‘The power of flowers’: Alabama’s florists cope with pandemic, recovery
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Norton's Florist
The coronavirus shutdown affected florists in several ways - closing their doors, restricting hospitals and funeral homes, and cancelling special events that usually call for flowers.

Come September, Albert Morris will have been in the floral business 63 years in Huntsville. But nothing in his career quite prepared him for the coronavirus pandemic.

As the virus brought most commercial activity to a standstill, it shuttered hospitals to all but the most seriously ill patients, and restricted funerals to close family members. It cancelled weddings, special events, retirement dinners, and other events that usually call for flowers.

And it forced Morris to lay off more than a dozen employees.

“Volume dropped to almost nothing except what I could do,” Morris said.

Morris’ experience was much like other industries, but it illustrates the particular challenges felt by florists around Alabama. The life events where people expect flowers - hospitalizations, funerals - were suddenly in the news, but the demand for them was all but extinguished.

Cameron Pappas at Norton’s Florist in Birmingham said the lockdown, and the reopening that followed, has reminded him of the “power of flowers.”

“We’ve had a lot of reminders of how important flowers are to everyone,” he said. “They keep people sane.”

The pandemic hit America right in a peak season for florists - the rush before Easter, proms and spring events. Pappas said business began to slowdown by about 40 percent one week before his shop closed for two weeks on March 23. The store laid off all of its employees for that period.

Cameron Pappas
Cameron Pappas delivered flowers to Birmingham-area restaurants during the coronavirus shutdown.

Thousands of floral businesses around America were left with perishable goods that they couldn’t sell. Just three days before Norton’s closed, it had received a shipment of about $5,000 in flowers. Rather than throw them out, Pappas said, they made bouquets to give away at restaurants and nursing homes that would accept them. In some cases, he hand delivered them.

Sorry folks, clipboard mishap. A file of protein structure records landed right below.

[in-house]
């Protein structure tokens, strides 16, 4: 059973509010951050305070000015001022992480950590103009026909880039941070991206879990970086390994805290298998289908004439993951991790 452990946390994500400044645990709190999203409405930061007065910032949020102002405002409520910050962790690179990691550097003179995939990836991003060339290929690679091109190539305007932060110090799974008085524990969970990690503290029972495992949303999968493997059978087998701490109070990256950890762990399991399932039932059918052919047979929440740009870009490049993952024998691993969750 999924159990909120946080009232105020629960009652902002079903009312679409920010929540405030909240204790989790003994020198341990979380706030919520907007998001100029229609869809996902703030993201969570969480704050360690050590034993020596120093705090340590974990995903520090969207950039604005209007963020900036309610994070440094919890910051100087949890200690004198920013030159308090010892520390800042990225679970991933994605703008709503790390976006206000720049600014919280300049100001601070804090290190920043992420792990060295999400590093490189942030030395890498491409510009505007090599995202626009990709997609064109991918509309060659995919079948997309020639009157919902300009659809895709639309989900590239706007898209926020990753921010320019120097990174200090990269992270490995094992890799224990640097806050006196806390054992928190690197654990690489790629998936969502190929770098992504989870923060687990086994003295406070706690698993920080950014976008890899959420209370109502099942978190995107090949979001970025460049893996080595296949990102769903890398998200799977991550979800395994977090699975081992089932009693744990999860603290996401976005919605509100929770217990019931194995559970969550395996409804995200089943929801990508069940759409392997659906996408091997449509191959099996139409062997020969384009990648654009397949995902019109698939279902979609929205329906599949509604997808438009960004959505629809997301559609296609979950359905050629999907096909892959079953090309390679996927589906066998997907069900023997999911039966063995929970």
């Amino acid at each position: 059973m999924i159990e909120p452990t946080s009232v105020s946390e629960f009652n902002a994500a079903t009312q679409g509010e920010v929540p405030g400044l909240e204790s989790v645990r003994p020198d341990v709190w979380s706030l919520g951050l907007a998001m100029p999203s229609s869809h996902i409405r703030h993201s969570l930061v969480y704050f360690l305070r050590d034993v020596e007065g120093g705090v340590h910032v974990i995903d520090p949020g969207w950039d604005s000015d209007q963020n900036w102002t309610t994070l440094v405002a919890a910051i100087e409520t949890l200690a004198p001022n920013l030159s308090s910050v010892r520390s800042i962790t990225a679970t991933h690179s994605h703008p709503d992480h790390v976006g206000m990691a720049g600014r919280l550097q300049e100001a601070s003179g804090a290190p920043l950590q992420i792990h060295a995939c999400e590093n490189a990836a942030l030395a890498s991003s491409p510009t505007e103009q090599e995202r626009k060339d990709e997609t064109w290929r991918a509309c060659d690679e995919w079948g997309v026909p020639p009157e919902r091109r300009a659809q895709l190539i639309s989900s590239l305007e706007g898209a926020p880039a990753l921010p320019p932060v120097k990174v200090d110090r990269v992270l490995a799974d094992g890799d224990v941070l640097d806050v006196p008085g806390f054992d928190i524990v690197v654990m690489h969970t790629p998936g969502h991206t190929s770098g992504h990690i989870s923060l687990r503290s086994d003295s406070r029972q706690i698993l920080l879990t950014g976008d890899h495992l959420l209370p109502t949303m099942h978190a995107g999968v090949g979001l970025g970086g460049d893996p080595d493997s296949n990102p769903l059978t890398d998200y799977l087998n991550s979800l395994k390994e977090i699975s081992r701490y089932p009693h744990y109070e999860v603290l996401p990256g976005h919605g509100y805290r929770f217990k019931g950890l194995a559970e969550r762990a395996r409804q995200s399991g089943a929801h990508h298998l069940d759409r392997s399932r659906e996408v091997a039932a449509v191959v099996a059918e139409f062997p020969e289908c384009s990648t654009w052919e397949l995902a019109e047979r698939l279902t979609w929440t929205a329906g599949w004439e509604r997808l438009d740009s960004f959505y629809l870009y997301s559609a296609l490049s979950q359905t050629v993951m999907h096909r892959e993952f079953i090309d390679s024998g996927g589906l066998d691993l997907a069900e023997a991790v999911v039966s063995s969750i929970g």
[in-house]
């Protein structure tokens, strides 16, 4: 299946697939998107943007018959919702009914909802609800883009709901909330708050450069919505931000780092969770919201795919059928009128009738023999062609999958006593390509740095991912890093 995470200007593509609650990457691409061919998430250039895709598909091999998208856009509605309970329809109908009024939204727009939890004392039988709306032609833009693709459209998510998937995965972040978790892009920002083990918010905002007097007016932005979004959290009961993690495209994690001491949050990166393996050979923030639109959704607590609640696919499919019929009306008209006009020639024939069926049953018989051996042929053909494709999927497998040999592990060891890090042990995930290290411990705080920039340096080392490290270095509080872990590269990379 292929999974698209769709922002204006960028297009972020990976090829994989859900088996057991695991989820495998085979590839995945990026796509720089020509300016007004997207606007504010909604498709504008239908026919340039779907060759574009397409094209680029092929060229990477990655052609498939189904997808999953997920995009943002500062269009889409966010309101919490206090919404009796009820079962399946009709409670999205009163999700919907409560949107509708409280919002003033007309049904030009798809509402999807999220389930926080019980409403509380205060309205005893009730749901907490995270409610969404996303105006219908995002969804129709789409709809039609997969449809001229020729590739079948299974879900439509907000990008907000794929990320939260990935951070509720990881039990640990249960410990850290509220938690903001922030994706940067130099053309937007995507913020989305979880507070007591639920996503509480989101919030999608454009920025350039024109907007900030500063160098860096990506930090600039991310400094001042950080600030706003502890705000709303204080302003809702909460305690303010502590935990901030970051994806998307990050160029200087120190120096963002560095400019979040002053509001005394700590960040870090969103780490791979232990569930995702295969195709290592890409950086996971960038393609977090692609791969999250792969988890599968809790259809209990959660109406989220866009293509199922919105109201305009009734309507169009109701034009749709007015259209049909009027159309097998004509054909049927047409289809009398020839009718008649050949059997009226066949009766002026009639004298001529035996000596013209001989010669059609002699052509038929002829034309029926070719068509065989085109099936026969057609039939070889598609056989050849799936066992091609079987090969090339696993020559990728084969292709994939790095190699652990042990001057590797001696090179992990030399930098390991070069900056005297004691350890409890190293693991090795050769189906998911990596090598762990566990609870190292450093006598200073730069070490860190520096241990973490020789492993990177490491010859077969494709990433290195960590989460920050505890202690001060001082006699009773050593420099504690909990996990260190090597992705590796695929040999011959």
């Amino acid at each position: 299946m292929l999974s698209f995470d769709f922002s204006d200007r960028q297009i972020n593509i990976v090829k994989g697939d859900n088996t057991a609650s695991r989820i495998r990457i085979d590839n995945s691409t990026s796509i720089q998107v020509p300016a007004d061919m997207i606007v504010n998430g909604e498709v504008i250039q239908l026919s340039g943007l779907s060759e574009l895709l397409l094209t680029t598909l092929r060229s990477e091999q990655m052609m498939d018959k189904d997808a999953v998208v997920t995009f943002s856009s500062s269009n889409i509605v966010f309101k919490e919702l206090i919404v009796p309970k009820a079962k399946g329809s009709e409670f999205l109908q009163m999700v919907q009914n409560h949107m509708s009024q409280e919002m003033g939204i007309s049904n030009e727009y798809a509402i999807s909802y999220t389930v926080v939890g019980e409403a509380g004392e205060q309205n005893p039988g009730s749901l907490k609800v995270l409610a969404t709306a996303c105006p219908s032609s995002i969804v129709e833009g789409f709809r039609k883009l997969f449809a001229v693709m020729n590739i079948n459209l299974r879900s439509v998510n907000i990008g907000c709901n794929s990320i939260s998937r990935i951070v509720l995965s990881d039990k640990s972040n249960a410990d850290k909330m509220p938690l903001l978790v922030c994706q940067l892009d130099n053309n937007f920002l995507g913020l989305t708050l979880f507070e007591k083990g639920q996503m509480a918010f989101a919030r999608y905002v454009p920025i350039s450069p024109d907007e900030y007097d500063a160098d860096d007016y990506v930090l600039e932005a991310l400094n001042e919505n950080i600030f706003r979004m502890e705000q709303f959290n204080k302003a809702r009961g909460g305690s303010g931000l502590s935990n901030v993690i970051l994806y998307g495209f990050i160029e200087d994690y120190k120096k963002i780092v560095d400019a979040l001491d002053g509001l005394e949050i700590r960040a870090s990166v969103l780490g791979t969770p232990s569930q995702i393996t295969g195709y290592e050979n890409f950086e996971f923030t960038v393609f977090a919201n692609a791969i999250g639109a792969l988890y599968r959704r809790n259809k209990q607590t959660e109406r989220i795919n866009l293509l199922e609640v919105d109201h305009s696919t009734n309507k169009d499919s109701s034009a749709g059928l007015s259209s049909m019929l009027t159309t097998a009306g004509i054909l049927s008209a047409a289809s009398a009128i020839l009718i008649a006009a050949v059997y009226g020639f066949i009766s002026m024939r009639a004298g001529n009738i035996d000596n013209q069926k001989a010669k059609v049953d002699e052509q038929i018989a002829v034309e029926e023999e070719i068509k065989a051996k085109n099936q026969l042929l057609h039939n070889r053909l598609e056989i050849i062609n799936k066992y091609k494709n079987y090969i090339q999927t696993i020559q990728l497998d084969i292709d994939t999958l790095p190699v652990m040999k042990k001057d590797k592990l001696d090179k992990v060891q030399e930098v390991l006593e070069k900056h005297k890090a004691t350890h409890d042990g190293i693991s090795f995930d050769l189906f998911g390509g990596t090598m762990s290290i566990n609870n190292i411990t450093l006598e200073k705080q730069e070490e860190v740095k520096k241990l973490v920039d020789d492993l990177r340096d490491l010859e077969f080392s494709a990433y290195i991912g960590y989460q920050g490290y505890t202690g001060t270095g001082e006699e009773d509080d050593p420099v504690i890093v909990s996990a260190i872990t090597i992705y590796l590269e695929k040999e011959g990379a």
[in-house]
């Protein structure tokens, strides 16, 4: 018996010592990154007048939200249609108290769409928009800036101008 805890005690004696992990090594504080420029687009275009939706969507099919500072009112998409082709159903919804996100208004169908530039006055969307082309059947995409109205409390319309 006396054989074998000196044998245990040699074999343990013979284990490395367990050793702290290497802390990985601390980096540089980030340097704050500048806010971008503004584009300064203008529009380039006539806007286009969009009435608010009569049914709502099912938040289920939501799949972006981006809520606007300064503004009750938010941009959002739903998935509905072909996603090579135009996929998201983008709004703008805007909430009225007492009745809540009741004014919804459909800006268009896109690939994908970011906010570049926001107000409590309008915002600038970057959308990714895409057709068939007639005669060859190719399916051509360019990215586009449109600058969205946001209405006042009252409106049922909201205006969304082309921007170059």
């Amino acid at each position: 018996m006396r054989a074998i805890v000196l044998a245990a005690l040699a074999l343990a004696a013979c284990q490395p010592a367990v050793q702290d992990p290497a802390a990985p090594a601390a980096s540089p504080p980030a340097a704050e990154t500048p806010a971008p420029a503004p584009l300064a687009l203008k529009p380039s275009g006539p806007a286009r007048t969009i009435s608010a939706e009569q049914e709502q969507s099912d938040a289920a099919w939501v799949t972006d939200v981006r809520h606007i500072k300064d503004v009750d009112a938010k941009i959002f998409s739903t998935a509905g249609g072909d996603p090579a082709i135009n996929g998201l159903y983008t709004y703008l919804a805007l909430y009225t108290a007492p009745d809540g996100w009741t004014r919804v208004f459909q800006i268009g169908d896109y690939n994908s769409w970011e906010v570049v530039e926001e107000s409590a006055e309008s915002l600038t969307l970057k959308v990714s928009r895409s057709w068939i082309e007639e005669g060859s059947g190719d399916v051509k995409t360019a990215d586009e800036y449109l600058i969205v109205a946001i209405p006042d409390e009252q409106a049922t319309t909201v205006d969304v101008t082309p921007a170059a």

“We wanted the flowers to still do their job, to bring joy to bad situations,” he said. “We wanted them to say that we’re not going to let this virus take away the heart of our city.”

Morris, 86, said he was reduced to little better than a one-man operation for about five weeks, with his nephew keeping the books. Most of the business coming in was through funeral homes.

Norton’s reopened on April 6, in time for Easter, which he said saw “decent” business. By Mother’s Day, 90 percent of the staff was back, and sales began to pick up. As with other businesses, online sales have surged; up 30 percent over the last two months, he said. Mother’s Day online orders doubled.

But with reopening has come new challenges. In May, the World Health Organization declared South America to be the new epicenter of the pandemic. More than a million cases of coronavirus and 60,000 deaths had been recorded as of last week in Central and South America.

That area also happens to be where a large portion of flowers sold in the U.S. are grown. Morris said most of his shipments come by way of Miami from Ecuador, El Salvador and Columbia. But supplies are being slowed by limited travel and the effects of the pandemic. Pappas said 80 percent of the flowers from Norton’s come from South America, with some local sources as well.

But growers are pulling back on production in South America because of the virus, he said. That has forced some florists to substitute varieties of flowers, based on availability.

“It’s been a big burden for us because there’s a lot of uncertainty,” he said. “But people have been very understanding.”

Deliveries are still restricted at hospitals, and florists, like other businesses, are dealing with the demands of social distancing and sanitation needs. Employees are wearing masks, and drivers are sanitizing between stops on their routes. Last week, two dozen Birmingham area florists decorated the Rotary Trail sign at First Avenue South and 20th Street South with thousands of flowers. Pappas said it was an important moment for his fellow businesses and the city.

At the same time, florists are trying to find new ways of satisfying customer needs while catering to the demands of the moment.

“One thing I wish we didn’t have to do is non-contact delivery,” he said. “But I don’t see that going away anytime soon. Hand delivering flowers is part of the joy, to me. I just hope we can get back to it.”

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